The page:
So here are his Father's Day socks, my tried-and-true pattern. Most of the socks I knit still go to my Dad, but my love of bright colors (and his aversion to said colors) forced me to branch out and knit more socks for me and for other members of my family. We recently traveled to Alberta, Canada and visited a lovely little yarn shop there, where of course I made a significant contribution to the local economy and got enough yarn for another four pairs of socks. So...Kniterary Club is becoming all socks, all the time! For the near future, at least.

Come to think of it, I think my skein of yarn from that first crazy yarn-buying craze is still stashed away, waiting to be knit...


out on the desert plains all night

So. I have a blog. It seems that I've just now remembered. And this blog, it is/was about knitting. Which I also seem to have just now remembered is a thing I do and do well. A friend recently asked for a pattern for something I made, and had it not been for looking it up on this blog I would have had to go back through the much-worn item, counting it stitch-for-stitch and hoping my terrible memory wouldn't be a problem.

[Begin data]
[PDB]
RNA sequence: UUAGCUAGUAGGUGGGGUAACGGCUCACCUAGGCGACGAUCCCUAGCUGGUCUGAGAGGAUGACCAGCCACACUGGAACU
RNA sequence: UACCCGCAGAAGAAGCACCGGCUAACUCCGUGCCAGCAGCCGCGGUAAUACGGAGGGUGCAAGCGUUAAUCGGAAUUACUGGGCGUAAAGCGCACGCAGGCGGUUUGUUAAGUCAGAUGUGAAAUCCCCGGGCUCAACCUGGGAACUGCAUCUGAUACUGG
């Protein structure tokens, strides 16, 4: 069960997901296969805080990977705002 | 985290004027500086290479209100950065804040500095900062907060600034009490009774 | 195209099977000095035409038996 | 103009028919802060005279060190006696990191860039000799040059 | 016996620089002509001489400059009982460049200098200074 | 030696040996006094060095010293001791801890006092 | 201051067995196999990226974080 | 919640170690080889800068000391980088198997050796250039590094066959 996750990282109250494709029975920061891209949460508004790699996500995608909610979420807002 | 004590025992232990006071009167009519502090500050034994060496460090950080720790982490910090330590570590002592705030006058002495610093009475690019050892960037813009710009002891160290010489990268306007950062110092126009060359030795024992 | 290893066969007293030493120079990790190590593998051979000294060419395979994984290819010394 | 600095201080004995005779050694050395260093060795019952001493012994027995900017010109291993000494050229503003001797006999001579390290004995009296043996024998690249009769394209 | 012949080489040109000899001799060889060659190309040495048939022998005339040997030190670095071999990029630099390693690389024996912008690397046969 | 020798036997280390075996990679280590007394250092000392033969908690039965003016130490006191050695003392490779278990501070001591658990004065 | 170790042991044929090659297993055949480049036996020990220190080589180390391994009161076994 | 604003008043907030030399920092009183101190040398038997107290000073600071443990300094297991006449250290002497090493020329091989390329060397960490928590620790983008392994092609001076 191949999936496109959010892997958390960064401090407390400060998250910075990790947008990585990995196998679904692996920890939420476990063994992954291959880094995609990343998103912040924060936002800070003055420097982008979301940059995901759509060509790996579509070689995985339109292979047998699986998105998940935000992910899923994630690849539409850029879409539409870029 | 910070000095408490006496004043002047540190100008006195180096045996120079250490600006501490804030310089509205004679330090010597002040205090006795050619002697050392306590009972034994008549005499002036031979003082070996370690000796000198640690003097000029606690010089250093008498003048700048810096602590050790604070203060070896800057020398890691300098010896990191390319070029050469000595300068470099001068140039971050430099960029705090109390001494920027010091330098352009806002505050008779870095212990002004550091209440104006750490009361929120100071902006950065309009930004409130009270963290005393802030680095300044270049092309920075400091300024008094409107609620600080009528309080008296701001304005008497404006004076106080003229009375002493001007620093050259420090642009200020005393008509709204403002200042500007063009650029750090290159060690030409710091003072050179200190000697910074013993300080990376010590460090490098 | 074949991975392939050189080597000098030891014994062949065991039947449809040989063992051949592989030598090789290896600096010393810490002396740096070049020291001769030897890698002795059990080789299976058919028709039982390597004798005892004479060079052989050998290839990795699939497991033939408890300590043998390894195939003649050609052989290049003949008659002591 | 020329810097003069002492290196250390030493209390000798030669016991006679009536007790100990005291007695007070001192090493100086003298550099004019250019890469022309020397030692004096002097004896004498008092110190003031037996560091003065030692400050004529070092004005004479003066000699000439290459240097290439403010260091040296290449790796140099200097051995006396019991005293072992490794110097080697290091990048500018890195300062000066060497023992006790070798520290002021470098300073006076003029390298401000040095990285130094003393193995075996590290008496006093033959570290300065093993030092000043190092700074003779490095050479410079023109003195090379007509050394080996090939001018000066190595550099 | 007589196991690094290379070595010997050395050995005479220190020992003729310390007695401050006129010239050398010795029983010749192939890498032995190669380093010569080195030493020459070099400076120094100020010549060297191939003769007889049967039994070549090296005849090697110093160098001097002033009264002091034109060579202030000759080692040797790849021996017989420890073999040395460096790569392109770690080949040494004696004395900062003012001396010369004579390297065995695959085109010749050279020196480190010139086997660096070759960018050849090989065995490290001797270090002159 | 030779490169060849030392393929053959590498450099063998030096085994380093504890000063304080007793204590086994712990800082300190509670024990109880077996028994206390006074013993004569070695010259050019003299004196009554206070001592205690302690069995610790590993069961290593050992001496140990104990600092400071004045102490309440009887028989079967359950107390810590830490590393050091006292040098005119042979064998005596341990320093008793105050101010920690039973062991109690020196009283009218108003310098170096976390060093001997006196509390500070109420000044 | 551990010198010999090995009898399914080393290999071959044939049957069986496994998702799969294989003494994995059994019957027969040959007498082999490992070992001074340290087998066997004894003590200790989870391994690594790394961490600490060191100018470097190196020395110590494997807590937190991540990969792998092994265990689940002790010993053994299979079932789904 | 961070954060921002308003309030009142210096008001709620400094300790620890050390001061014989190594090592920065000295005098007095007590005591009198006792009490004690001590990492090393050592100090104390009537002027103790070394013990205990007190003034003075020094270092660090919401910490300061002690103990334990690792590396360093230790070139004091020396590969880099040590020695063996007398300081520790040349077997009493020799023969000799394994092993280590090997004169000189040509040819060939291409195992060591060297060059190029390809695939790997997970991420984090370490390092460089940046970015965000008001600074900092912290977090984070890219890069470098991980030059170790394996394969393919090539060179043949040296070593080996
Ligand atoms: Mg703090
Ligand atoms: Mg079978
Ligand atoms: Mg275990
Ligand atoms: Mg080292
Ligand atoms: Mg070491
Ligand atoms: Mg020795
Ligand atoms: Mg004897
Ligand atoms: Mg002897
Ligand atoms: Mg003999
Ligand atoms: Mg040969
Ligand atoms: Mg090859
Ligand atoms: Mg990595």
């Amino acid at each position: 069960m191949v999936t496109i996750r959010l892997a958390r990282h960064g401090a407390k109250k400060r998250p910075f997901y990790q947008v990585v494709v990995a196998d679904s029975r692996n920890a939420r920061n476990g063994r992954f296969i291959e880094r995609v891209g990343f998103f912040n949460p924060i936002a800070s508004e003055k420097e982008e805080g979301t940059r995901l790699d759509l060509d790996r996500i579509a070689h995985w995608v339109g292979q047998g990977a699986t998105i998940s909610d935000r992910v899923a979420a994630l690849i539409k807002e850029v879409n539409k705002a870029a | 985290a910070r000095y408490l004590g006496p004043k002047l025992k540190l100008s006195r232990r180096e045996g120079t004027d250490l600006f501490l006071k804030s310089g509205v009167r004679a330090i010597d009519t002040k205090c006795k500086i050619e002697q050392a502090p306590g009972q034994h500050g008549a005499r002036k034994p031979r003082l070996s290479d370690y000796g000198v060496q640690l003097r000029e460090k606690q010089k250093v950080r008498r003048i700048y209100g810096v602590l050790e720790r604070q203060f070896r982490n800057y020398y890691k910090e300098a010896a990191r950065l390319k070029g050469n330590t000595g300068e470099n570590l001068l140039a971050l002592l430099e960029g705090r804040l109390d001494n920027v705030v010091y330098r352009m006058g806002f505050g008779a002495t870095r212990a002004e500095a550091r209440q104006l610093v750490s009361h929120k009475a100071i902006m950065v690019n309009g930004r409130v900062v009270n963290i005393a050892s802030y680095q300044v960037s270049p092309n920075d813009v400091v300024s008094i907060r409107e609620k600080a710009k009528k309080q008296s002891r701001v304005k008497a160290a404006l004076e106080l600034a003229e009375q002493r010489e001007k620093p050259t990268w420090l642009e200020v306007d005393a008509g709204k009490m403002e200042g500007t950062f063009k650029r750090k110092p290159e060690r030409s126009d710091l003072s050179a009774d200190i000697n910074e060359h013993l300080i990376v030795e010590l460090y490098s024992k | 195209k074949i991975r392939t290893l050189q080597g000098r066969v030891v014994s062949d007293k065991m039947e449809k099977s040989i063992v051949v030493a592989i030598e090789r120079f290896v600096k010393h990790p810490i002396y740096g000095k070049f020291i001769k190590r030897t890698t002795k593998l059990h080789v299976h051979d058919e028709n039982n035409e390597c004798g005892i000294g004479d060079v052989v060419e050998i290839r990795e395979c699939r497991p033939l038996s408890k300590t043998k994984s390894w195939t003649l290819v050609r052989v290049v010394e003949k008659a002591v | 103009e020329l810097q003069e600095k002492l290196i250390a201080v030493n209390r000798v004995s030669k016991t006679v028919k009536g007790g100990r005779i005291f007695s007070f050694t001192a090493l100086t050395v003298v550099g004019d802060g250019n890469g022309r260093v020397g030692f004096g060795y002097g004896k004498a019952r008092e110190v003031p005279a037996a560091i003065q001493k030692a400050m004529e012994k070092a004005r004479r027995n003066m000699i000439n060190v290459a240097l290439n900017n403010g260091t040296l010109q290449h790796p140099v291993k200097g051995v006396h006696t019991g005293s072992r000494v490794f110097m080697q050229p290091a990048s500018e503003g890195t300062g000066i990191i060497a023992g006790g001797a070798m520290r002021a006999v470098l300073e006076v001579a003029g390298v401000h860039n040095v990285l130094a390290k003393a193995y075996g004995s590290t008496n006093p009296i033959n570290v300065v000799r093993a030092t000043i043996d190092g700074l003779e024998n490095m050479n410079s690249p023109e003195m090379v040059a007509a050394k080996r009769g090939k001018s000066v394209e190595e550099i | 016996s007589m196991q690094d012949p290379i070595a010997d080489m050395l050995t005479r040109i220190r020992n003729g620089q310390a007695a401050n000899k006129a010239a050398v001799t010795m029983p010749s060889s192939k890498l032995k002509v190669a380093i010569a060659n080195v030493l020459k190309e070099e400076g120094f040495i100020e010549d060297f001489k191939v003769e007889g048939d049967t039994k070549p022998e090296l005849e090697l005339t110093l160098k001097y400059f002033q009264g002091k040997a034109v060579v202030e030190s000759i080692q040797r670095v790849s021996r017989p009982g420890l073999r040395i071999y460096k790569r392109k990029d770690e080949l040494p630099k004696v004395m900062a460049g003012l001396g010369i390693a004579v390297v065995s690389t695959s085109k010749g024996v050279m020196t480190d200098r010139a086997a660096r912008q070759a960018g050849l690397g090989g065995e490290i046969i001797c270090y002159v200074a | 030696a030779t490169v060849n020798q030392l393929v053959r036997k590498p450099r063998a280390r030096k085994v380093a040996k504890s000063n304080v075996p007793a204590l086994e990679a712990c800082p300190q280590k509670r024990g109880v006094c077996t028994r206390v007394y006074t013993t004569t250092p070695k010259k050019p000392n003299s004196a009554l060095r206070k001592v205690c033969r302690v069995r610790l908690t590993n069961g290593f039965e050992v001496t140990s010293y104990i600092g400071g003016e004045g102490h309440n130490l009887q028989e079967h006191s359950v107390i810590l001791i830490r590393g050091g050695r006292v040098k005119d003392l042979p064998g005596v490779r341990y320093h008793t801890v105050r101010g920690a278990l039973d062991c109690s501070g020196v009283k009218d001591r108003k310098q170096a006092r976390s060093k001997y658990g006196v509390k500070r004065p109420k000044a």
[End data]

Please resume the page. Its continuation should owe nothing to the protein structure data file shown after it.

You see, the way I learned to knit was having a very creative teacher essentially say to hell with patterns, a philosophy I have completely embraced ever since. I've had people say I can't do something and then I do it, I've had successes and I've had failures but most of all I've enjoyed learning and growing and making friends and drinking lots of wine and living. That's what you get when you say to hell with rules.